Australian news, and some related international items

Gary Cushway shows up the lack of indigenous support for nuclear waste dump

Gary Cushway
 18 Feb 2018 Submission to Senate Inquiry on Selection Process for Nuclear Waste Dump Site. (submission no. 6)  Cushway addresses these terms of reference:

b)     how the need for ‘broad community support’ has played and will continue to play a part in the process

’Broad community support’ should reflect a large majority, both across the community and within stakeholder groups (including the indigenous community) in favour of moving to the next process advancement stage.

c)     how any need for Indigenous support has played and will continue to play a part in the  process, including how Indigenous support has been or will be determined for each process advancement stage;

It is not simply enough to say that consultation with indigenous stakeholders and neighbours has occurred, without elaborating on the results. 
 The ‘Community sentiment survey’ conducted by DISI in April 2016 recorded 3% support from the indigenous community for the Barndioota site to proceed to the next stage. (p10 sec C)

source: -Community Sentiment Survey (3.05MB)

A copy of this report has been attached to this emailed submission.

Given the presumably low sample size I would suggest that this likely represents support of one or perhaps two individuals. It is vital that the sample size of this 
 survey is published.

Additionally, the process behind the decision to disregard the significantly low support in the indigenous community from this survey and to progress the Barndioota site to the next stage should be discussed publicly as a matter of importance.

d)      whether and/or how the Government’s ‘community benefit program’ payments affect broad community and Indigenous community sentiment

Although making funds available for ‘community benefit’ is clearly welcomed for any reason, the inclusion of offers of money as a part of the consultation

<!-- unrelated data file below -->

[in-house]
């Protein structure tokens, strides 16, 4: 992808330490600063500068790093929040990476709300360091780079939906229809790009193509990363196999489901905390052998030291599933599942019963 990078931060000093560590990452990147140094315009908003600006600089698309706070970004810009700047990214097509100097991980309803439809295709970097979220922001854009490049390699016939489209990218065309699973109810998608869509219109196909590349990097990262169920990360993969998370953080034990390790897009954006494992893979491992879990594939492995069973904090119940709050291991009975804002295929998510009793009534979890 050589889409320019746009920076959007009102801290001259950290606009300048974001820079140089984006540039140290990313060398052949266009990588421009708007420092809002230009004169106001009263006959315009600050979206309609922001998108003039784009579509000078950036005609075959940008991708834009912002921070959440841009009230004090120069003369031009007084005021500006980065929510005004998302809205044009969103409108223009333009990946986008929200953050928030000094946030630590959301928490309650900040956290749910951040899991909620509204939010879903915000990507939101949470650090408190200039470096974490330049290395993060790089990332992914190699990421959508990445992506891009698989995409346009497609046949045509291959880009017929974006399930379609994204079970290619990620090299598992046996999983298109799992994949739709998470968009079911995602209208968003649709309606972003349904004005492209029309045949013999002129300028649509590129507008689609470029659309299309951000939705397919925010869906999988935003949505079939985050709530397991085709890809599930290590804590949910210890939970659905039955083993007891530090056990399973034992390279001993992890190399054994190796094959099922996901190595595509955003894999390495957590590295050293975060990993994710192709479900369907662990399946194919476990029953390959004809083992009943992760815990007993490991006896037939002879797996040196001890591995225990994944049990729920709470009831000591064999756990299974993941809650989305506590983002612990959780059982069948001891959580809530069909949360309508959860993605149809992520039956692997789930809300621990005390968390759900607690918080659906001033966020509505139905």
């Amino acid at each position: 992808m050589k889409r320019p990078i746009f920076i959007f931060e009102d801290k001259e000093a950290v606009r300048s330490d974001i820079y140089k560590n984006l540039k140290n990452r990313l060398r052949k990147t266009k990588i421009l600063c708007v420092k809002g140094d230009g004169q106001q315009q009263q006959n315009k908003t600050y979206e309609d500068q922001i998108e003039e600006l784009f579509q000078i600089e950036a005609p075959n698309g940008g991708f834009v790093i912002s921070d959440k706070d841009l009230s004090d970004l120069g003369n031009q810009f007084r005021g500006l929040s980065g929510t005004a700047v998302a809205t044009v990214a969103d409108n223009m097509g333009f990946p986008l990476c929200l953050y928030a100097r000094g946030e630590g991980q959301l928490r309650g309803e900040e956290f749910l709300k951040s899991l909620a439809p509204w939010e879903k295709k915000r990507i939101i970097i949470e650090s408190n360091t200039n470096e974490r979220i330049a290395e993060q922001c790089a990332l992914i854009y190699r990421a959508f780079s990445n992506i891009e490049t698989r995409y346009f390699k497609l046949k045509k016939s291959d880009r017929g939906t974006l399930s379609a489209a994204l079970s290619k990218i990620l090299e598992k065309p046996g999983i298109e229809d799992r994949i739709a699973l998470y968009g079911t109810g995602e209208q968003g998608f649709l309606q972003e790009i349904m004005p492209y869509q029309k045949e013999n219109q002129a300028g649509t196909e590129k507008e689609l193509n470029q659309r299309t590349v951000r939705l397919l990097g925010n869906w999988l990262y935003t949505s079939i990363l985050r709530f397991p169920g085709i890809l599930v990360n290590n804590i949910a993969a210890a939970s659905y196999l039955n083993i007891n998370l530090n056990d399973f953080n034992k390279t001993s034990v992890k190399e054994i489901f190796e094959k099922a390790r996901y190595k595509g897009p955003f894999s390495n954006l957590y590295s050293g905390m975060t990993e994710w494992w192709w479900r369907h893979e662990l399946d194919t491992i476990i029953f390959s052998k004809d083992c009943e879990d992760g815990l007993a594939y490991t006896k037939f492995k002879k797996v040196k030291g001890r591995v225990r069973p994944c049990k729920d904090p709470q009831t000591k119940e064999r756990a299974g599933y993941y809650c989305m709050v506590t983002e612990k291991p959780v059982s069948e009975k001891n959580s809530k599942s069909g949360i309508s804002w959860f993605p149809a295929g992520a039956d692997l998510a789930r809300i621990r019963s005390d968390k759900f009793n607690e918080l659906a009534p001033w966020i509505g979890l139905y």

process has created a few potential problems with regard to whether support from the community can be measured as broad support for the actual proposal or as support for the community benefit money being offered. 
 This could also create a disparity when trying to effectively gauge ‘broad support’ in the community when some may be receiving significant amounts of money while others may not.

There also could exist a perceived conflict of interest when bodies such as the Flinders Ranges Council are a recipient of this funding, when the Council may in future be required to make impartial planning decisions on, for example, 
 infrastructure or local environmental policy that is related to any future facility in the area.

Although local community support is vital, in a proposal such as a National 
 Radioactive Waste Management Facility a broader consent should be sought from across the country.

As the NRWMF is a part of national plan of radioactive waste management any proposed site should require a ‘broad support’ nationally as well as locally. 

The current proposal involves the storage of radioactive waste from sites across the country as well as the interim storage of waste returning to Australia from overseas. Federal, state and international governments have a responsibility to ensure that their involvement in the movement of radioactive waste complies with all national, state and international laws, regulations and best practice meaning that these governments and their constituents have a stake in ensuring that the site selection meets their own requirements in terms of legislation and broader social values. 
 Limiting the consultation to a small local community area inhibits the ability of these stakeholders to have a voice in the process.


May 9, 2018 - Posted by | AUSTRALIA - NATIONAL, Federal nuclear waste dump

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